The ladies are still mourning the premature loss of the Patron Saint of Lunching, the Princess of Wales, but the precedents she set, as many a media pundit would tell you, still bring light to our dark tunnels. For, despite the growth of sexual equality and the breakdown of traditional values, Gentlemen still dine at the In and Out and Ladies still lunch. Lunch, in certain types of venue, remains the province of the ladies, presumably because it is one of the few moments the shopping-and-entertaining wife has to escape the strains of seeming interested in the old man's managing director and related contacts and indulge in a bit of old-fashioned dirt-dishing. It's one of the few bloodsports not in danger of being banned.

The requisites for a successful lunch are this: that the venue be sited in a single-digit postcode, that food be familiar with a slight twist (although why people who never finish a helping care about food is another question), that staff be familiar but not intrusive, that decor be both quiet and flashy at the same time. Proximity to the more expensive clothes emporia is a must.

Fulfilling all these criteria is Diverso, a delightful Tuscan diner done out in terracotta, stone, wood and bits of reclaimed Venice by the ubiquitous Emily Todhunter, which betrays on the inside no hint of the fact that it's based in one of those ghastly concrete blocks on Piccadilly. Rather more manic in the evenings, this charming cave is deliciously cool and leisurely at lunchtime, mostly patronised by the better class of American saying "Thank you, we'll surely be back" at unfeasibly early hours.

This is a near-ideal lunch venue; acoustics are such that your bitchier confessions will reach only the ears they're aimed at. The staff are homey and good at remembering to keep your glass topped up. Food is faultless, though portions are a little large for the average luncher: carpaccio (pounds 8.50) and bresaola (pounds 8) are juicy and beautifully laid out, pasta (I heartily recommend the Taglioni with saffron, scampi and baby artichokes, pounds 9.10) and risotto come in brightly coloured earthenware troughs, faggotini (pasta parcels filled with vegetables, pounds 10.50) are to die for.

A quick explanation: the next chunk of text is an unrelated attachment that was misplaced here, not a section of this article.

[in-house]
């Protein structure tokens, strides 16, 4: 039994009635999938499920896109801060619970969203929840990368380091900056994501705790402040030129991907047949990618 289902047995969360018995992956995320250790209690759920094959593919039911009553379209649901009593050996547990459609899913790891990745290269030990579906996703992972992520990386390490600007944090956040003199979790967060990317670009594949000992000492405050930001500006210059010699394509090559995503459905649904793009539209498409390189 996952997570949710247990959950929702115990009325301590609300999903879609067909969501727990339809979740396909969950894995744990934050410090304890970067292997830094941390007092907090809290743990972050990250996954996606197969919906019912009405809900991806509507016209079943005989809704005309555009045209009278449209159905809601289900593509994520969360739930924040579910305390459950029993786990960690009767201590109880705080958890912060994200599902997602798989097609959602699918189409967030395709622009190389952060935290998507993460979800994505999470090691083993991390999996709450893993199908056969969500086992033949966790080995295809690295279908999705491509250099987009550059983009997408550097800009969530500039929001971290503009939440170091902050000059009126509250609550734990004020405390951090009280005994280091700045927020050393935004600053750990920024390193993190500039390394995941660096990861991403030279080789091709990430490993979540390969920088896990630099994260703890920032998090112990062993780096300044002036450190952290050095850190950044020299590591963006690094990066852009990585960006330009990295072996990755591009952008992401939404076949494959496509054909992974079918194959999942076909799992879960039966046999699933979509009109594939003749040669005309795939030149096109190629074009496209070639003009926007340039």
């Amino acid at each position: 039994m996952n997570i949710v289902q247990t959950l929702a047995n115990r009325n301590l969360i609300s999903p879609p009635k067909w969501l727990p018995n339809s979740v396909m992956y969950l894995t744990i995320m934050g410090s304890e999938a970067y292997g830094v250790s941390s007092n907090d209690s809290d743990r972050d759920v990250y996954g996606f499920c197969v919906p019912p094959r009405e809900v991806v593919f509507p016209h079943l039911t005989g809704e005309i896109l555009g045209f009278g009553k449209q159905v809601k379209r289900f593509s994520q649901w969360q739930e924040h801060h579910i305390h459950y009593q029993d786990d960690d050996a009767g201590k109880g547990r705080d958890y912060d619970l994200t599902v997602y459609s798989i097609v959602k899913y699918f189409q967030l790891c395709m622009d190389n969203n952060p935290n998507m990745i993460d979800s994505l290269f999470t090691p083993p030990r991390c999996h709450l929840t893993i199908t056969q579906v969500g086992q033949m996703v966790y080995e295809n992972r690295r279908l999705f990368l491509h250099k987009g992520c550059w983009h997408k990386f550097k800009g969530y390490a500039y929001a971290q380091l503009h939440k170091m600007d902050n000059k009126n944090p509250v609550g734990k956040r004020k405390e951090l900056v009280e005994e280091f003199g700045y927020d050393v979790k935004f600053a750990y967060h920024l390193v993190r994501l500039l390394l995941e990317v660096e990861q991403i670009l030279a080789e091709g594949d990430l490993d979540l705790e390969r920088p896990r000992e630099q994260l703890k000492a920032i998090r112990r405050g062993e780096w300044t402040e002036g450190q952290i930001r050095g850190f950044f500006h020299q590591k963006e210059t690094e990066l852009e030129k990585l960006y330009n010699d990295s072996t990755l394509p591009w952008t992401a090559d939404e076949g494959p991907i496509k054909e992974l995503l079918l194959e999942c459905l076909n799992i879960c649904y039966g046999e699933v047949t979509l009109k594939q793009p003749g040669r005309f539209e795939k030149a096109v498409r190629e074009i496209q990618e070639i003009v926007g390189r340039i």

As you can see, we're not talking cheap, but lunch always comes at a price, even if that price is soaked up by the old man's platinum Amex.

Diverso, 85 Piccadilly, London W1 (0171-491 2222)

LUNCHEON MEETS

San Lorenzo 22 Beauchamp Place, SW3 (0171-584 1074) (below) Fave lunchtime haunt of the former patron saint, a place that's as famous for the freelance paparazzi lurking outside as for the unremarkable food within. Good for spotting people you've seen in a photo, but couldn't name.

Joe's 126 Draycott Ave, SW3 (0171- 225 2217) Scene of the great lunch with Lulu in Ab Fab, this glass-and-iron diner is the height of Eighties chic, just a tad dated in the Nineties. Still, food is substantial (chefs must weep as half-eaten plates come back) and fash-trash punters amusing.

The Atlantic Bar and Grill, Glasshouse St, W1 (0171-734 4888) All a bit Essex stockbroker in the evenings these days, this gigantic Ollie Peyton bordello can bring the strongest credit card out in a sweat. The 3-course lunchtime menu at pounds 14.95, including a couple of glasses of wine is pretty startling value, though.

The Ivy 1 West St, WC2 (0171-836 4751) The main attraction of this snotty restaurant, where booking is requisite weeks ahead, is the guarantee of spotting at least one A-list celeb at every sitting. Food is more comforting - smoked salmon and scrambled eggs - than interesting.

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